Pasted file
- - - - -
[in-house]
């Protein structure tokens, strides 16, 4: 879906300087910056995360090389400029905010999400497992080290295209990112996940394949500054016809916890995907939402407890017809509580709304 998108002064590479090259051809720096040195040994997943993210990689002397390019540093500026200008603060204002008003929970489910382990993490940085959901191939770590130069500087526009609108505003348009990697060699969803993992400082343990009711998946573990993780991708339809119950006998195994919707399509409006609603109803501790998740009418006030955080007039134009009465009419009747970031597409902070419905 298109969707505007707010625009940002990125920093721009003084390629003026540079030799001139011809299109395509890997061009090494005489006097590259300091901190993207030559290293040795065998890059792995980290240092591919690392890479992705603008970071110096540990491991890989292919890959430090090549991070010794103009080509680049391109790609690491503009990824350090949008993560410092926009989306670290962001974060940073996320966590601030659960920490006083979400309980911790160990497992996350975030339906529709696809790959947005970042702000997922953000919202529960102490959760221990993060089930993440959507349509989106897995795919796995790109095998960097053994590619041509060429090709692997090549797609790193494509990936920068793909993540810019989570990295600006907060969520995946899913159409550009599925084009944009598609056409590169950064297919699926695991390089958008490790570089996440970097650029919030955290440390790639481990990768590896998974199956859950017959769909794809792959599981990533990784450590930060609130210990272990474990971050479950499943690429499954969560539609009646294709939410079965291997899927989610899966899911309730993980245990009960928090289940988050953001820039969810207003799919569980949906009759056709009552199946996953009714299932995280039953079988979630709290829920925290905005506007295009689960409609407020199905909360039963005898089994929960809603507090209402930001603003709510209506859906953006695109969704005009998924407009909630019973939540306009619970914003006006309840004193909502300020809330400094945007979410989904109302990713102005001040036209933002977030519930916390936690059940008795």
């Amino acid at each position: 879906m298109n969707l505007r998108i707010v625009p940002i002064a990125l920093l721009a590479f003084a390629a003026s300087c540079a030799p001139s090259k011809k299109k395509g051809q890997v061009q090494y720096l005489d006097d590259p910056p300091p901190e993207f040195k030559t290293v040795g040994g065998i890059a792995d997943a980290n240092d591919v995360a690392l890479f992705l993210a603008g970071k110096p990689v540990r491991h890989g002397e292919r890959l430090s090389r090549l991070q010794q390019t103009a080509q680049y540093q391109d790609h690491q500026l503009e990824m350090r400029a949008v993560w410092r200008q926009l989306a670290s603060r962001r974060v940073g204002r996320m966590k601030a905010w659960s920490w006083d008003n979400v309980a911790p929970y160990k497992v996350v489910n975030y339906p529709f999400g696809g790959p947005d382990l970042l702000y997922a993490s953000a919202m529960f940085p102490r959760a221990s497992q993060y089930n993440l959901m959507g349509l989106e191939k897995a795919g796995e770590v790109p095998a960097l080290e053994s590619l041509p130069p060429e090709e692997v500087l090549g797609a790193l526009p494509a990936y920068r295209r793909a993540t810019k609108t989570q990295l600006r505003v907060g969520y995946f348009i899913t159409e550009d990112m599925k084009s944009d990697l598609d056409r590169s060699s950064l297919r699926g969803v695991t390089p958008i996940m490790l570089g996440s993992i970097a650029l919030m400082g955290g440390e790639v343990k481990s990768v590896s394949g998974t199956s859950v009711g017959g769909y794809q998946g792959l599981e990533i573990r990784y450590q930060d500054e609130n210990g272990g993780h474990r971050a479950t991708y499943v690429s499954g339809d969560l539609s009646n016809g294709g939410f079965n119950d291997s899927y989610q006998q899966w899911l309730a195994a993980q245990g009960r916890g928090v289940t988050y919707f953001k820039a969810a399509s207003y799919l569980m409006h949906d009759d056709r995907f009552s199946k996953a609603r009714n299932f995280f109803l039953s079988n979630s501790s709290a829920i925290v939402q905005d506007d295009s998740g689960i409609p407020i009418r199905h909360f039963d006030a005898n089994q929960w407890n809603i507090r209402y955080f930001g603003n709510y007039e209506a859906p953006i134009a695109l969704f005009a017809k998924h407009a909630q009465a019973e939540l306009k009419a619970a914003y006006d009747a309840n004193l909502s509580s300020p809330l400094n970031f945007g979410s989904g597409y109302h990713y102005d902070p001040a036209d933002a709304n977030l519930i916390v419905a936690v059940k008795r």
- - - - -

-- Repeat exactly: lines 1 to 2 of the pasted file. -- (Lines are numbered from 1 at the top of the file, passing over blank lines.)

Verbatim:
[in-house]
């Protein structure tokens, strides 16, 4: 879906300087910056995360090389400029905010999400497992080290295209990112996940394949500054016809916890995907939402407890017809509580709304 998108002064590479090259051809720096040195040994997943993210990689002397390019540093500026200008603060204002008003929970489910382990993490940085959901191939770590130069500087526009609108505003348009990697060699969803993992400082343990009711998946573990993780991708339809119950006998195994919707399509409006609603109803501790998740009418006030955080007039134009009465009419009747970031597409902070419905 298109969707505007707010625009940002990125920093721009003084390629003026540079030799001139011809299109395509890997061009090494005489006097590259300091901190993207030559290293040795065998890059792995980290240092591919690392890479992705603008970071110096540990491991890989292919890959430090090549991070010794103009080509680049391109790609690491503009990824350090949008993560410092926009989306670290962001974060940073996320966590601030659960920490006083979400309980911790160990497992996350975030339906529709696809790959947005970042702000997922953000919202529960102490959760221990993060089930993440959507349509989106897995795919796995790109095998960097053994590619041509060429090709692997090549797609790193494509990936920068793909993540810019989570990295600006907060969520995946899913159409550009599925084009944009598609056409590169950064297919699926695991390089958008490790570089996440970097650029919030955290440390790639481990990768590896998974199956859950017959769909794809792959599981990533990784450590930060609130210990272990474990971050479950499943690429499954969560539609009646294709939410079965291997899927989610899966899911309730993980245990009960928090289940988050953001820039969810207003799919569980949906009759056709009552199946996953009714299932995280039953079988979630709290829920925290905005506007295009689960409609407020199905909360039963005898089994929960809603507090209402930001603003709510209506859906953006695109969704005009998924407009909630019973939540306009619970914003006006309840004193909502300020809330400094945007979410989904109302990713102005001040036209933002977030519930916390936690059940008795």